What I Learned on my OB/GYN Rotation

OB/GYN happened a few months back, but I haven’t blogged about it yet. Area medical student discovers blogging difficult to schedule during third year. Story on page 12. Ahem. Anyway, here are some more lessons learned:

  1. The human body is freakin’ amazing, and female bodies are amazing in specific ways. I mean, the human ovary, man. This is an organ that ruptures and heals itself once a month for like thirty years. The first time I saw an ovarian cyst removed, I was confused about why we were closing up when the de-cysted ovary still looked like a frittata, but the attending told me, “In a month or two it will have completely remodeled and repaired itself, like you never know we were here.” That’s pretty wild.
  2. I am not a future surgeon. Yeah I could have told you that before, but I am so strongly interested in reproductive health (this is the one rotation during which I actually looked forward to studying for the stupid SHELF exam) that part of me thought maybe, just maybe. I liked my residents, I loved the patient population, I was interested in the diseases, but I just don’t love the OR. I really like to talk to my patients, which is less fulfilling when they’re unconscious. And I can’t get used to the practice of avoiding contamination by resting my hands on an anesthetized patient as though they were a table.
  3. Here is a list of surgery-adjacent activities that are acutely physically painful: Standing for hours, sitting for hours, holding retractors in the same position for hours, keeping ones hands sterile for hours by folding them over ones thorax as though preparing to break into a chorus of How do you Solve a Problem Like Maria?, being the first person awake in your whole neighborhood (mediated by emotional pain). Have I mentioned I’m about to start my surgery rotation?Miranda
  4. Ovarian cancer really sucks. I’ve made a pest of my self on every rotation since OB/GYN trying to get my superiors to test for ovarian cancer in patients who are in the hospital for, say, psychiatric disorders. As you probably know, the biggest challenge is getting a diagnosis early, because the symptoms are not very specific and are often ignored. If you haven’t yet, tell your gal pals, your girlfriends, your wives, your sisters, and your moms over 40(ish), not to ignore digestive, urinary, or abdominal symptoms. Meanwhile I’ll try to work on their doctors (not the OB/GYNs, though, they’re on it).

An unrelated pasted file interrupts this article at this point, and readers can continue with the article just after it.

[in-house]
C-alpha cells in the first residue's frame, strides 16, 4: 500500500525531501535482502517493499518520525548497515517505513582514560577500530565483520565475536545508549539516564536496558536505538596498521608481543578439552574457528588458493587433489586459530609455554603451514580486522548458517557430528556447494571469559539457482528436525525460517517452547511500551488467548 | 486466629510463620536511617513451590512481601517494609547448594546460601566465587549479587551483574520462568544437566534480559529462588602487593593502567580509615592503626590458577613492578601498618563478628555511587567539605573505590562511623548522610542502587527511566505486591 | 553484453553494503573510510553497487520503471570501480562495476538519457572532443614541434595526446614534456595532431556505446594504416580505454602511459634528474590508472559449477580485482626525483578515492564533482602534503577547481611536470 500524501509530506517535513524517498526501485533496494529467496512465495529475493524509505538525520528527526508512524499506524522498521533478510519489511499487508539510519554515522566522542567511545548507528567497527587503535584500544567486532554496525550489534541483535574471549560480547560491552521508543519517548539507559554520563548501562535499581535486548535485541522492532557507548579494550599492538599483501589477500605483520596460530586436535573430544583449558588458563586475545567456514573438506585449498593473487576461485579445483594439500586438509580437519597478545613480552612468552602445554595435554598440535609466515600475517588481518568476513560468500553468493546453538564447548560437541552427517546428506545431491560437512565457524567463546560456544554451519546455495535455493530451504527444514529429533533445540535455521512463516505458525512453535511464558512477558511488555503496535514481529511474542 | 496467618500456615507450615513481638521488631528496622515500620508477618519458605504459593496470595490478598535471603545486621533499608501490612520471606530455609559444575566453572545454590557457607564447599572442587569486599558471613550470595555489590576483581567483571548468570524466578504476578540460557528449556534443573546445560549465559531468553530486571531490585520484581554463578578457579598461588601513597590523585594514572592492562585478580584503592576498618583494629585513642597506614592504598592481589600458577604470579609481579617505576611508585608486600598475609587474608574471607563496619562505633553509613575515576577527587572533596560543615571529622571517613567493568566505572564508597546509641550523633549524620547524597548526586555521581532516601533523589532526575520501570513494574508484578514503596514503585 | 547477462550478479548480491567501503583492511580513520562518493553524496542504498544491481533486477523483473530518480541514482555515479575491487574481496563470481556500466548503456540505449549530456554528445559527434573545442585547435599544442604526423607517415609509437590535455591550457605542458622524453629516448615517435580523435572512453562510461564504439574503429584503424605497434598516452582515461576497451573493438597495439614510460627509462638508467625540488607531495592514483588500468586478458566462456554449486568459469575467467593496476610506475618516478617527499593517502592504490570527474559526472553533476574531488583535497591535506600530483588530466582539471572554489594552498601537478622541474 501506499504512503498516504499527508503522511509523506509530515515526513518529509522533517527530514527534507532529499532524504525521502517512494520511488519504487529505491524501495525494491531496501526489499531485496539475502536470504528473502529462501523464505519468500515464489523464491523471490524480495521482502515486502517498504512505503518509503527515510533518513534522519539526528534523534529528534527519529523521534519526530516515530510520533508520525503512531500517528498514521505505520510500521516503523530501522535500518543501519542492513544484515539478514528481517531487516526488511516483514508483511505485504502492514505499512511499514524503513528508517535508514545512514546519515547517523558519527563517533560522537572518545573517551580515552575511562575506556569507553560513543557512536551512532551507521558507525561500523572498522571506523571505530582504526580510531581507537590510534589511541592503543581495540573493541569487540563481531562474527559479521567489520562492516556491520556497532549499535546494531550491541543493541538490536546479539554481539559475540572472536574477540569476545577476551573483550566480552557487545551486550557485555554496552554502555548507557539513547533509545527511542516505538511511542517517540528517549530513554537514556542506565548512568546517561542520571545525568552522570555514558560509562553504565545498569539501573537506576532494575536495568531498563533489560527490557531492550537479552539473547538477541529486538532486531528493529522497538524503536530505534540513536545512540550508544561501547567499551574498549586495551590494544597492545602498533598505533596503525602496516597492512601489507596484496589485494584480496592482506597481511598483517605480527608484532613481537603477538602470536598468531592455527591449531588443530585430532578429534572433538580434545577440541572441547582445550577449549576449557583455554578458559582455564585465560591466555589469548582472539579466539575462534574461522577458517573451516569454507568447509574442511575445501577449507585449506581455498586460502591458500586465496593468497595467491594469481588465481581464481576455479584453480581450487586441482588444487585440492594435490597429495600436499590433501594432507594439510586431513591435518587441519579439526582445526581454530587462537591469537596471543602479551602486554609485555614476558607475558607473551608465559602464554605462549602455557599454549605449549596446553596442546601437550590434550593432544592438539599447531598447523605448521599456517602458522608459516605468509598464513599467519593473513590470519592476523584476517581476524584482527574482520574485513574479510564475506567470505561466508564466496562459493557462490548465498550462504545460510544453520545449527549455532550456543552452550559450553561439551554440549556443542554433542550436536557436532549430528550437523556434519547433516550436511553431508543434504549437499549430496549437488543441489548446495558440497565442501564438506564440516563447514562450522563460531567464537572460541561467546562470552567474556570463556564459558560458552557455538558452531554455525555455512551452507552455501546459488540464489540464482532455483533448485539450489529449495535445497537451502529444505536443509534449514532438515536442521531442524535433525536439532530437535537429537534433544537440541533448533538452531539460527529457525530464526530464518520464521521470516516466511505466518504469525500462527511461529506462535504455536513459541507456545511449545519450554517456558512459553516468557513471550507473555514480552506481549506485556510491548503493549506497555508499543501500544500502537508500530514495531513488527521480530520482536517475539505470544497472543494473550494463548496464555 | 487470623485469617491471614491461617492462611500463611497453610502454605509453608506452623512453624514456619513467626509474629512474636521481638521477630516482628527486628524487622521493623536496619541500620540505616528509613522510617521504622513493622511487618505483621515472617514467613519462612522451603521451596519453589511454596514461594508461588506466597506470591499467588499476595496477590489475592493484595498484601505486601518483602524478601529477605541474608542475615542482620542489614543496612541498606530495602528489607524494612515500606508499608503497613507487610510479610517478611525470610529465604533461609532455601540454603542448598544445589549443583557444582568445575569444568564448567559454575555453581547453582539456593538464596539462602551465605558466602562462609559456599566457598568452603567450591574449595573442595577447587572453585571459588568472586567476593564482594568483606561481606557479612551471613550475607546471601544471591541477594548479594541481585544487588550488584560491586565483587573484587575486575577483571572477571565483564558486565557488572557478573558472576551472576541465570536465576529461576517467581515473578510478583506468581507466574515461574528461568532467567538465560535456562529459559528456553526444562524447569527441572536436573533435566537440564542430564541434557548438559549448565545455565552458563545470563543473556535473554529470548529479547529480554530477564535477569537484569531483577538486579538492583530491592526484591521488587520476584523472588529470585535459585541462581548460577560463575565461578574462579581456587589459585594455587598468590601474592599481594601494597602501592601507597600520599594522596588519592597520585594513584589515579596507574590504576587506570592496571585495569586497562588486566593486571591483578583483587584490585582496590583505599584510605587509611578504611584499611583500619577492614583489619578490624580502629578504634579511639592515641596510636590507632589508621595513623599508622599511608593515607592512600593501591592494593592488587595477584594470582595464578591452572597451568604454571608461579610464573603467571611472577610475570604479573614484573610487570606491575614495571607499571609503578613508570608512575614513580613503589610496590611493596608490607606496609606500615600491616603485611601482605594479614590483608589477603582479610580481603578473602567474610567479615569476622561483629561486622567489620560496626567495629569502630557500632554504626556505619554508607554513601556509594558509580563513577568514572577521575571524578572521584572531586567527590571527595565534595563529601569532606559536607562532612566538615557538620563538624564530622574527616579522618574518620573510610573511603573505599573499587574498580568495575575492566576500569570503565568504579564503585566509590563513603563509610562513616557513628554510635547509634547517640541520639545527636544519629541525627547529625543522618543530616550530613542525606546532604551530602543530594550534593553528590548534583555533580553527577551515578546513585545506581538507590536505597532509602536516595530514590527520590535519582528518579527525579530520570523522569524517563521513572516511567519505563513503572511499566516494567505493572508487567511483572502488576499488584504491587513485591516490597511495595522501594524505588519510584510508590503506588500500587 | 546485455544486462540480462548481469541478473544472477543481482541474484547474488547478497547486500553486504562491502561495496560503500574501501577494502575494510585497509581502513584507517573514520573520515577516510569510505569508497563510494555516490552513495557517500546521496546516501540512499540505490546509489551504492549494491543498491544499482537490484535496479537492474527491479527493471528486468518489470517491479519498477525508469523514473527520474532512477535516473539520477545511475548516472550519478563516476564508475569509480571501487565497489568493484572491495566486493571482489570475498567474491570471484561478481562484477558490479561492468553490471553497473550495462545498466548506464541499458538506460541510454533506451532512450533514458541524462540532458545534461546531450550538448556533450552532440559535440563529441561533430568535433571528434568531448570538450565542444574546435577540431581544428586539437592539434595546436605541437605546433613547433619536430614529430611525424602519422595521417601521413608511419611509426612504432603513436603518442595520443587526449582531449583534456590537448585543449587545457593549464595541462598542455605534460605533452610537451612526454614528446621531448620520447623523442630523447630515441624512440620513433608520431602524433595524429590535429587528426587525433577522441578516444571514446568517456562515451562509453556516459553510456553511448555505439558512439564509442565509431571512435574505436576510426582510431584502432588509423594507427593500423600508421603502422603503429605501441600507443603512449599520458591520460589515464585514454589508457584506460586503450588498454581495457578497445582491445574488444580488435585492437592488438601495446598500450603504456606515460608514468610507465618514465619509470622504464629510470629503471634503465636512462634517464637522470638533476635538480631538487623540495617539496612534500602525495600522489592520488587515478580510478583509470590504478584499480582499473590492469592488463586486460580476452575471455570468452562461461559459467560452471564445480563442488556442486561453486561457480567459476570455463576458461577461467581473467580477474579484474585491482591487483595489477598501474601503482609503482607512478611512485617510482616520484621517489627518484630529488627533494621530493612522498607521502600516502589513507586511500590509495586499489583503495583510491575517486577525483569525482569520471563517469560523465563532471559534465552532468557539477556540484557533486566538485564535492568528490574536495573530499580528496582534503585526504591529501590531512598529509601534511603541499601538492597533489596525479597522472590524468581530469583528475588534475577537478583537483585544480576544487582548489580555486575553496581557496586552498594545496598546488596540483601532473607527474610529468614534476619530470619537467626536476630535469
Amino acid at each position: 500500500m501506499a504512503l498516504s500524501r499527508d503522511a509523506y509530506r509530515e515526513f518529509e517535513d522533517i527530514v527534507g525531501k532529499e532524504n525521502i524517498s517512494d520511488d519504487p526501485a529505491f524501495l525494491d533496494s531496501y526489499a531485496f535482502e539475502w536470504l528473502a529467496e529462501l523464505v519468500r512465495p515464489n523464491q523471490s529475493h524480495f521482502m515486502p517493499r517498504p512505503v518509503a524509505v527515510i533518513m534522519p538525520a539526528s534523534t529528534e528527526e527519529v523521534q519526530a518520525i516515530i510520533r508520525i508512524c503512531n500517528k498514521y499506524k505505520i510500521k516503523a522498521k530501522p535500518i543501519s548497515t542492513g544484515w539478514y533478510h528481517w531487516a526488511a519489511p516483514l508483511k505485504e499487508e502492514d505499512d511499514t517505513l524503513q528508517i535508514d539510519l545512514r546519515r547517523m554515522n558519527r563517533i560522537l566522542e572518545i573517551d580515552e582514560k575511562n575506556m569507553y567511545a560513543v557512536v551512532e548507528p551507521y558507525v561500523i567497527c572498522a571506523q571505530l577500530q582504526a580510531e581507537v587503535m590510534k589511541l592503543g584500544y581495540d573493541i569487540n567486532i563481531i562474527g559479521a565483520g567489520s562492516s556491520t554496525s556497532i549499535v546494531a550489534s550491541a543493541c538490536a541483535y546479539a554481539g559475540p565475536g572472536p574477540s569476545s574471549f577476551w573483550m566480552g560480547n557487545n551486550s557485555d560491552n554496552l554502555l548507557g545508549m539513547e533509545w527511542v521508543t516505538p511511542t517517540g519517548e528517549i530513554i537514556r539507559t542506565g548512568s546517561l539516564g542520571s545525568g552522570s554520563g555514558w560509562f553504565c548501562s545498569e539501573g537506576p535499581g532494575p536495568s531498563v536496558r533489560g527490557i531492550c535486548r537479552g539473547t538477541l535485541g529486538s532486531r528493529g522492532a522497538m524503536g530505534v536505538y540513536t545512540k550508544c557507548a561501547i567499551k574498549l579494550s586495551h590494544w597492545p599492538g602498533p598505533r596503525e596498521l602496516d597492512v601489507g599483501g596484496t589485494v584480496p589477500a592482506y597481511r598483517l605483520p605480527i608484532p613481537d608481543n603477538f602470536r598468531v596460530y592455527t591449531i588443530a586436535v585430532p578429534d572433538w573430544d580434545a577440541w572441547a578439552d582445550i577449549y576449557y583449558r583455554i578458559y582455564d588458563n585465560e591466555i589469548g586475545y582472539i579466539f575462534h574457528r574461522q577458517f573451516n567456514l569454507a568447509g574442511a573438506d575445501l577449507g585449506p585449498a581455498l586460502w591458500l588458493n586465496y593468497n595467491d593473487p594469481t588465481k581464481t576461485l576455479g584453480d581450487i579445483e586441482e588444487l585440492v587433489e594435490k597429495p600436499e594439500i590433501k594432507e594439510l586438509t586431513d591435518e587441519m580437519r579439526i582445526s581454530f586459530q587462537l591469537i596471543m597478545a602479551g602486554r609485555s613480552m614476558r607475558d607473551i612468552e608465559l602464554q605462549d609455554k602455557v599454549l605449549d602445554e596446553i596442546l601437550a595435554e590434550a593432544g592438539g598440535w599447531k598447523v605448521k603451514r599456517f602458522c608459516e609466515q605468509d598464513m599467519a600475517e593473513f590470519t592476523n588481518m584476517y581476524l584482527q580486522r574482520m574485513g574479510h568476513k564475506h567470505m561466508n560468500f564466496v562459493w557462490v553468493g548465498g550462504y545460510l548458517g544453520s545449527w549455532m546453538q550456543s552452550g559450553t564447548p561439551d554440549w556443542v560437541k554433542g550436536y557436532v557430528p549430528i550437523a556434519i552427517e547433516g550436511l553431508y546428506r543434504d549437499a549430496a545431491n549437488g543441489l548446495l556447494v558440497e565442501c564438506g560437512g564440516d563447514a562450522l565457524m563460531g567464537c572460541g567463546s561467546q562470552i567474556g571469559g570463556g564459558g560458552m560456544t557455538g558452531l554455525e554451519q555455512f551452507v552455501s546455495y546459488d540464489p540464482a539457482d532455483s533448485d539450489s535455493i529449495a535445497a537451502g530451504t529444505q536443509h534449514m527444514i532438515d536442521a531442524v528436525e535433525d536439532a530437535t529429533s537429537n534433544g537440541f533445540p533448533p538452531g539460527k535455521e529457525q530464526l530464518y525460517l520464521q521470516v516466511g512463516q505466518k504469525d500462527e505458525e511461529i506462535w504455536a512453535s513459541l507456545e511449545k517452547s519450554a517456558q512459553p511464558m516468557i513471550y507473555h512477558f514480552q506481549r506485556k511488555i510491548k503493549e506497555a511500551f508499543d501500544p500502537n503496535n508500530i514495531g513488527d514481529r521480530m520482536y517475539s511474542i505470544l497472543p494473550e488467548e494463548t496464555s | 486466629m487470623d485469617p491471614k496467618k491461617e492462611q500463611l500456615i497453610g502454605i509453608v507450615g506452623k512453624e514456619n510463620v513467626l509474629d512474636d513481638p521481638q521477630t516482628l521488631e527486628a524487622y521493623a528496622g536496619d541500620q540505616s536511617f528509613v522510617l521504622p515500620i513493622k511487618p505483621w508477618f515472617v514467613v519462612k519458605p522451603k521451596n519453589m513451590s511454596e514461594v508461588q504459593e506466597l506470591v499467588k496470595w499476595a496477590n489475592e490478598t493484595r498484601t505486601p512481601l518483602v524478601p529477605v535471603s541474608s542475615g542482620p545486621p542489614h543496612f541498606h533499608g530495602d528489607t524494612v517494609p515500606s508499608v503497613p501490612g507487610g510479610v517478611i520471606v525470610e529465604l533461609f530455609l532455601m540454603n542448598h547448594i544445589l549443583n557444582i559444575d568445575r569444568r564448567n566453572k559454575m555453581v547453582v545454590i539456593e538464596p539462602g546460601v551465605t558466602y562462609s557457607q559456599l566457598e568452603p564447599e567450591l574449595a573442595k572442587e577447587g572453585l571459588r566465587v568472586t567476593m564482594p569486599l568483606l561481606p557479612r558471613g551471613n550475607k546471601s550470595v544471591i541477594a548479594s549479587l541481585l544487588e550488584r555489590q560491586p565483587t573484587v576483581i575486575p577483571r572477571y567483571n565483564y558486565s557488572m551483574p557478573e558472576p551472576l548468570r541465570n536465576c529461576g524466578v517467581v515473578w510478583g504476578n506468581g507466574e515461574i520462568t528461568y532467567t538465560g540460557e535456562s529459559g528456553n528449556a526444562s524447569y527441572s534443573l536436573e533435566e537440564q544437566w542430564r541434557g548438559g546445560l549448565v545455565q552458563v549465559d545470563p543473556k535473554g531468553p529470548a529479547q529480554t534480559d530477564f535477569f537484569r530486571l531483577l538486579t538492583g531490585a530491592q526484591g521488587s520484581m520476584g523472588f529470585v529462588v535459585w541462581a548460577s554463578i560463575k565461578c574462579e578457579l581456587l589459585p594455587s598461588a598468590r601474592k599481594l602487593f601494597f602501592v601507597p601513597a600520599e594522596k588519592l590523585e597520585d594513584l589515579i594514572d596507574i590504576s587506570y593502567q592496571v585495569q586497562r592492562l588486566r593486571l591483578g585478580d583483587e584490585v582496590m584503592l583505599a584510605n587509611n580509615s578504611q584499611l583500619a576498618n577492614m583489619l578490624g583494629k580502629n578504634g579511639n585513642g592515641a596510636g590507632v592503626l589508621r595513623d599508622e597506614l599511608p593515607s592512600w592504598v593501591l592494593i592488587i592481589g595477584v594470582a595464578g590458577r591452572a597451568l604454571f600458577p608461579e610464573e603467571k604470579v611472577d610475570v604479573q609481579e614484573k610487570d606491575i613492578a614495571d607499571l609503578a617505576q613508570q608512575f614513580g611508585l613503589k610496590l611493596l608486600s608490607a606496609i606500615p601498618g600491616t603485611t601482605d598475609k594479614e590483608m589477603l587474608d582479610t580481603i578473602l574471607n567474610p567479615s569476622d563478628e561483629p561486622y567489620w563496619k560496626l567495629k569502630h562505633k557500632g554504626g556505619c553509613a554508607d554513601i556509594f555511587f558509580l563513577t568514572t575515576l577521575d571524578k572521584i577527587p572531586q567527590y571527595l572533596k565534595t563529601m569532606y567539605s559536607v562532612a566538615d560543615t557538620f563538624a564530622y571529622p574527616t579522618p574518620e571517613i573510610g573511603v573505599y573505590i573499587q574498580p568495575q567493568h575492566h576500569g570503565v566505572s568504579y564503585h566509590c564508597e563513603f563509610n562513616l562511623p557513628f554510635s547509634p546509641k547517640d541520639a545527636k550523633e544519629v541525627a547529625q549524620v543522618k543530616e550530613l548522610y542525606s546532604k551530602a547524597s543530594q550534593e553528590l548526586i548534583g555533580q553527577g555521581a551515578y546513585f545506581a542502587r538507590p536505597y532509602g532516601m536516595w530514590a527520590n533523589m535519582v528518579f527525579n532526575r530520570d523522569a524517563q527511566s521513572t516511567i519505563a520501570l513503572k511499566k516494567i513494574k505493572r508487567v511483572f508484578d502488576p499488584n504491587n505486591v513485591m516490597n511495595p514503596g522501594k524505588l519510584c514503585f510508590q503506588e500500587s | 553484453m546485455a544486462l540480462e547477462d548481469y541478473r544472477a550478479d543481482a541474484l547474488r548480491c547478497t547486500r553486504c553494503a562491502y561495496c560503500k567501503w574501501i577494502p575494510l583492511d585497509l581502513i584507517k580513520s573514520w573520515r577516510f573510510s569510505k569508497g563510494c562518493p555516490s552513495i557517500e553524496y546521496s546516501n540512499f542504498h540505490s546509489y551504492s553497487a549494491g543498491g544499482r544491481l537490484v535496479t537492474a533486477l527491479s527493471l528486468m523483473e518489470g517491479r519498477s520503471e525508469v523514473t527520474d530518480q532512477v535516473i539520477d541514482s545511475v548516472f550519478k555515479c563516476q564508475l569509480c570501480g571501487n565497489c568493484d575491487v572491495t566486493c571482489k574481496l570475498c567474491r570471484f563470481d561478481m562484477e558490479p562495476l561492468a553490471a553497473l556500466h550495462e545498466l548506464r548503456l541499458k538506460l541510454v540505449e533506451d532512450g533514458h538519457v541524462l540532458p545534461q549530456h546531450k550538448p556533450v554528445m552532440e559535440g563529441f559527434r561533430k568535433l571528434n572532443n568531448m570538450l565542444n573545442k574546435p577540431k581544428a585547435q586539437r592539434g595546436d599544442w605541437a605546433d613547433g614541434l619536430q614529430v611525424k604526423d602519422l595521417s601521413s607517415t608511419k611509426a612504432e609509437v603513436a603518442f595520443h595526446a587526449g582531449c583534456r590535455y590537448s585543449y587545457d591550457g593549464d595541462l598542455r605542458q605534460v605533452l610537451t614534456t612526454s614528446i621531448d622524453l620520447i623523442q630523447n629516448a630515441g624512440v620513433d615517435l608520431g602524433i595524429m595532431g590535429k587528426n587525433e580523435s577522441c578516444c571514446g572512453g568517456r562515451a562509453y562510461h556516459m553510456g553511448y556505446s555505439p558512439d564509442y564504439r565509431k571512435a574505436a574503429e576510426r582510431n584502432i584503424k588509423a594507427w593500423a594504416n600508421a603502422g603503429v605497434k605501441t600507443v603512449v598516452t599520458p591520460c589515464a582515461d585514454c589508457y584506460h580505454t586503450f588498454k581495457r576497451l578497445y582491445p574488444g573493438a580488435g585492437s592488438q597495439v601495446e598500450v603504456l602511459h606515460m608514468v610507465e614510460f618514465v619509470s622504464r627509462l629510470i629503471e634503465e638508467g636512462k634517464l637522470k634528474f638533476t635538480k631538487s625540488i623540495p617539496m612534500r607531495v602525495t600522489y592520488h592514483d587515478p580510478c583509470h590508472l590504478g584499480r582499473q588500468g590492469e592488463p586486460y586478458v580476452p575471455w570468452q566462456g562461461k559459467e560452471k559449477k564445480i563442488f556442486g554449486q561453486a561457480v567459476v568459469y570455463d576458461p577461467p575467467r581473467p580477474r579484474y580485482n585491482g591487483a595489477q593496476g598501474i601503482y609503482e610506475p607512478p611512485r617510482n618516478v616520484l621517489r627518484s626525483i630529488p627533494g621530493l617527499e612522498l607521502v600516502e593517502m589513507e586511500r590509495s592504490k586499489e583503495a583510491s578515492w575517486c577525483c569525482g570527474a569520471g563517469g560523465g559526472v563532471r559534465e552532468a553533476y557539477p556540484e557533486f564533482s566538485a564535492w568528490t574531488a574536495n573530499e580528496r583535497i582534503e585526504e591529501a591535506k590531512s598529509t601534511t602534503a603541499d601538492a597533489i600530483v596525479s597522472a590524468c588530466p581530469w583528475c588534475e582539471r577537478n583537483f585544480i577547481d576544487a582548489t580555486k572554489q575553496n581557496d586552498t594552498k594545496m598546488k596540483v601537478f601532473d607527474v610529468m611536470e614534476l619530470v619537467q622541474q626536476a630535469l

5. Spanish skills are in short supply around here (see the photo below, taken in the surgeon’s lounge, of the cup of soup that had been reserved for a chief resident). Because of cost, interpreters were sometimes only requested on the L&D floor when there were at least three Spanish-speaking patients. The thought of going through labor surrounded by people who can’t understand you gives me chills. As far as my education went, having enough Spanish to hang got me a lot of opportunities to work with patients. But I also found out the hard way while rounding on a patient the morning after her c-section that I didn’t know how to say “pass gas”–I racked my brains unsuccessfully for a Spanish translation of “fart,” and finally wound up acting it out. I figure there’s about a 30% chance the patient in question just wanted to see what I would do. IMG_0421
  6. Among OB/GYNs, gender was a weaker predictor of awesomeness than I expected. The only clinician I observed exhibiting true indifference to patients’ comfort was female. There were certainly some male OB/GYNs who truly believed themselves to be the victims of discrimination, and that was, ahem, frustrating. As one of my female colleagues put it–and in order to honor her original wording while preserving this blog’s PG rating I will be making use of the French word for seal–“Oh, they’re at a disadvantage in one field? Boo Phoque3-ing hoo.”  On the other hand, one of my awesomest male colleagues really clicked with this rotation, and I’m psyched about it, because of things like this: When one of the attendings found out he was considering OB, she encouraged him to talk to some of the male doctors about their experience. “Why would I need to do that?” he answered. “I already talked to the female doctors.” Basically a doctor with humility trumps a doctor whose genitals and/or gender identity matches your own.